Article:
A tempo above the first note.

A starting dynamic under the first note.

Slurs over quick notes, broken across the main beats.

[For more help, take a look at our Grade 5 Theory Composition Course]


11. The only double reed instruments are the OBOE and BASSOON.

You are tested on your knowledge of the standard orchestral instruments. The cor Anglais also uses a double reed, but is not a standard instrument. The clarinet uses a single reed (as does the saxophone, which is also not a standard orchestral instrument).


A Double Reed

[More on instruments here…]


12. Learn the Tenor Voice Clefs

tenor-voice-middle-cThe tenor voice uses either the bass clef (short score) or OCTAVE TREBLE CLEF (open score).

The little “8” under the treble clef (see the image left) means that MIDDLE C is the one high on the stave in a space – the note in the image is middle C!

[More on writing for SATB here…]


13. When writing SATB parts, make sure the note STEMS are written the right way up.

satb-stemsIn open score (4 staves) the stems point up or down depending on their position on the stave.

In a short score (on 2 staves) the stems point up or down depending on the part.

The circled notes here show where the stems need to have their positions changed when you rewrite the music.

14. Transpose a key signature in the SAME WAY that you transpose a note.

There is nothing special about transposing a key signature, but many candidates struggle with this task! Key signatures are transposed in the same way as notes.

transpose-key-signaturesThe original key is G major. Let’s say you have to transpose up a perfect 5th. The note a perfect 5th above G is D, so the new key signature is D major.

It doesn’t matter whether the piece is major or minor, the result will be the same. If we assume this is actually E minor, then a 5th above E will produce B minor, which also has two sharps.

[More on transposition here…]


 15. If in doubt, guess!

You won’t lose any marks for trying! No questions are marked with a negative point system. Attempt every question and make sure you double check all your answers before you hand in your paper!

Good luck!

Image credits

Oboe reed: By Flavio05 (Own work) [CC-BY-SA-3.0 (http://creativecommons.org/licenses/by-sa/3.0)], via Wikimedia Commons



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  1. Julia S.

    In item 2 why not clarify the difference between 3/2 and 3/4 time signatures?

    1. Victoria

      They are not mixed up as often as these ones, because they have a different number of notes per bar overall. In 3/2 and 6/4 there are six crotchets (quarter notes) in both time signatures, so students often fail to see the difference. In 3/2 there are 6 crotchets but in 3/4 there are 3, so the difference is much easier to understand.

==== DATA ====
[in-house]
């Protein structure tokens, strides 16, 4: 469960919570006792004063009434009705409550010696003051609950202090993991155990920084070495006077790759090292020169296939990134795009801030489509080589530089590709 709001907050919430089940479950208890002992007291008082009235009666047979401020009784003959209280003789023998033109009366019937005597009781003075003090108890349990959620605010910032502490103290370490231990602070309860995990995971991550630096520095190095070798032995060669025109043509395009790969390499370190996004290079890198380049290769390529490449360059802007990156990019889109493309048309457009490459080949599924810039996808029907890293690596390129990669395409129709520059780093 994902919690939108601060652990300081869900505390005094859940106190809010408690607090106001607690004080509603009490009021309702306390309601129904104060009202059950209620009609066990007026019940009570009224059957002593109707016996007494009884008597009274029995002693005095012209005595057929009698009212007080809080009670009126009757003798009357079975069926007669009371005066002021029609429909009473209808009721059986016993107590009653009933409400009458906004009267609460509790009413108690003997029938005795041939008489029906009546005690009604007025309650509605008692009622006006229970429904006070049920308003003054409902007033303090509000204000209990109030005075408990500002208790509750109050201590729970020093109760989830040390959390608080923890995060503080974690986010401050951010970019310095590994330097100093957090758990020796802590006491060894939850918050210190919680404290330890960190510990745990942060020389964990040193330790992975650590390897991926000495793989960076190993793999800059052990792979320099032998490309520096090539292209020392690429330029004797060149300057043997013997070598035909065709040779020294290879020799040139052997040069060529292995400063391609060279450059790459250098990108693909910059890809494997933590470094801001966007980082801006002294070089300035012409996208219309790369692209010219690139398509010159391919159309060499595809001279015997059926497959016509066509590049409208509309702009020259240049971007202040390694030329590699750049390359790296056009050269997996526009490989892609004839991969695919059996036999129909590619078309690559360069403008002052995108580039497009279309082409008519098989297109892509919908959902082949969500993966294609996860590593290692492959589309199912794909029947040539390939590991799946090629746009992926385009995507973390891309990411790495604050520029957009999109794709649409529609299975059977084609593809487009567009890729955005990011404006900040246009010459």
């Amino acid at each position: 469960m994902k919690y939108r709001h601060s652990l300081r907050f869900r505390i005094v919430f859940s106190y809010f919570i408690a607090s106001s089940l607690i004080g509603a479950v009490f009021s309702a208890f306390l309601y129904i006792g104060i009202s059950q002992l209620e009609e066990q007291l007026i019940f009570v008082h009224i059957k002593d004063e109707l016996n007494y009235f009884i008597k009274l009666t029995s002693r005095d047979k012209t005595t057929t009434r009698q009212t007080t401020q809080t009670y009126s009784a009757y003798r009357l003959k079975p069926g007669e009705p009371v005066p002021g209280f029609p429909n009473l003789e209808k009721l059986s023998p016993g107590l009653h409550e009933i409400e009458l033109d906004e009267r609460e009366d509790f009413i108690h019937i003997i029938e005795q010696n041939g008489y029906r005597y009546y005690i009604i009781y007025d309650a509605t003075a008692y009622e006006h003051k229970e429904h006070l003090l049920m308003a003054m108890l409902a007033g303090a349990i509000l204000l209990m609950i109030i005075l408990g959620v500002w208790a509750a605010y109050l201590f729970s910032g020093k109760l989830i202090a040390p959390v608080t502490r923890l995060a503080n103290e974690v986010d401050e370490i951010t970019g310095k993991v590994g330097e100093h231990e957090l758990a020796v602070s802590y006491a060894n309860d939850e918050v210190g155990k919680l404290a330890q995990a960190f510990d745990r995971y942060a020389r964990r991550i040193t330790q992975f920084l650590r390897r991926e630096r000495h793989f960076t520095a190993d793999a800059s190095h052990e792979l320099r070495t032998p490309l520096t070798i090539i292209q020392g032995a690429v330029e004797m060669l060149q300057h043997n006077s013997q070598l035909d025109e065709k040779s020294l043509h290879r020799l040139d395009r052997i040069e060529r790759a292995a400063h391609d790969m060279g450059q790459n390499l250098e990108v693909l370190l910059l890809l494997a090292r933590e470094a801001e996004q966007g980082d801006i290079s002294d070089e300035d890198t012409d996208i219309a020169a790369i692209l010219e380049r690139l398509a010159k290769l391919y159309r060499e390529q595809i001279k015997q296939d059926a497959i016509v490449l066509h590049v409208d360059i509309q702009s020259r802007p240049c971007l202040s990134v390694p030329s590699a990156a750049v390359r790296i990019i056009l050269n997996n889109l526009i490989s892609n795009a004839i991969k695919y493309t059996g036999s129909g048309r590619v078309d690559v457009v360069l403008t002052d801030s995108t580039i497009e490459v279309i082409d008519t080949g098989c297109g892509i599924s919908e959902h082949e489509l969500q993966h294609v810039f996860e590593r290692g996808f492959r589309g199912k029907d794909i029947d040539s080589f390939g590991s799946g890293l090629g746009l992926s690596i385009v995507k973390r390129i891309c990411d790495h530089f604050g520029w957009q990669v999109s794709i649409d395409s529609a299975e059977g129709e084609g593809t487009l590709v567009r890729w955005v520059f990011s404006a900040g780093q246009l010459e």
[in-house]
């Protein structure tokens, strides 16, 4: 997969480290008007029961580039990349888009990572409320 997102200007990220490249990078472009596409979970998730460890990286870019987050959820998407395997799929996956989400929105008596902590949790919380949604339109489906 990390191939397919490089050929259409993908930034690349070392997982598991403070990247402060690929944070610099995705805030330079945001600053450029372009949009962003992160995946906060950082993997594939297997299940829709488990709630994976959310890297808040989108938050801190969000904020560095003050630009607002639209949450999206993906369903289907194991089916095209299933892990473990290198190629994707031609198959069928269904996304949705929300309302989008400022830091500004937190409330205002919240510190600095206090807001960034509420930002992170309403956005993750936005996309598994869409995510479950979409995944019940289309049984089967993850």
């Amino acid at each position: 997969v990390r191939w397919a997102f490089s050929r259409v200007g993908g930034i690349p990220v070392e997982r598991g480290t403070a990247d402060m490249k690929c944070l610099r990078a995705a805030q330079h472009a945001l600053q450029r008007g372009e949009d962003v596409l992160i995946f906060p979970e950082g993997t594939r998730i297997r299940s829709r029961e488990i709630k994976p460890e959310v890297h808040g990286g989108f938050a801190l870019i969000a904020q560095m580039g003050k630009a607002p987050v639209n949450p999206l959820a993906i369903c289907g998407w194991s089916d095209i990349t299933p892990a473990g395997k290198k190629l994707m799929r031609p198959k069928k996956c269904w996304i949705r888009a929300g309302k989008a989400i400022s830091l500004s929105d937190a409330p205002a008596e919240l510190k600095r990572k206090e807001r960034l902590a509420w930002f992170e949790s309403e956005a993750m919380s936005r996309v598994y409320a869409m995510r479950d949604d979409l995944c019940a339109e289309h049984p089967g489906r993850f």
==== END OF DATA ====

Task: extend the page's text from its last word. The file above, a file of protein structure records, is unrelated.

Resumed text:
2. sasa

    great tips taking the test tomorrow

  3. farra

    helpful tips taking he test today

  4. sam

    great website!

  5. ssuri

    thankk you victoria exam tomorrow

  6. Ricky

    Thanks for the tips 😀

  7. Emily

    Thanks for all the tips i soo nervous for my exam next week.im only 11!!!good luck to everyone who is doing the test this year!

    1. Victoria

      Good luck!

    2. Tokaku Azuma

      Same…Im 11 and Im taking the test in about 20 minutes…im gonna die XD

  8. Jasmine

    Thanks for the tips! Taking the exam tomorrow so this is really helpful. Good luck to the people taking it tomorrow as well!

  9. Heather

    Thank. Tips a great help!

  10. sabrina

    Thanks for the tips, I’m taking the test this Saturday. Nervous…..

  11. Vivi

    omg! im so nervous :/ but this helped a lot 🙂 thanks!!!

  12. miinda

    Awesome thanks a lot, so relieved and relaxed.

  13. Ashley

    I got distinction on my grade 5 theory! Most of the questions I recognized from here. Thank you so much!

  14. Lewis Francis

    Great tips thanks a lot I learned a lot God bless you.

  15. Rae

    How do I tell the differnece between diminished and minor?

    1. Victoria

      Hi Rae
      I assume you’re asking about intervals, rather than chords.
      Please see this short video which explains how intervals work: https://www.youtube.com/watch?v=7vIb8MO3H8k&t=2s

      1. Rae

        I’ve already watched it and I still don’t get it. My question was how to tell the difference between diminished and minor intervals.

        1. Victoria

          Hi Rae,
          A diminished interval is one semitone smaller than a minor interval. E.g. C-Eb is a minor third, so C-Ebb or C#-Eb are both diminished 3rds. Another example: Bb-Ab is a minor 7th, so Bb-Abb is a diminished 7th and so is B natural to Ab.

  16. Sophie

    This is great! Taking my exam tomorrow and this helped a lot.

  17. Rae

    Have my exam tday and this helped!

  18. Music lover

    This really helped a lot!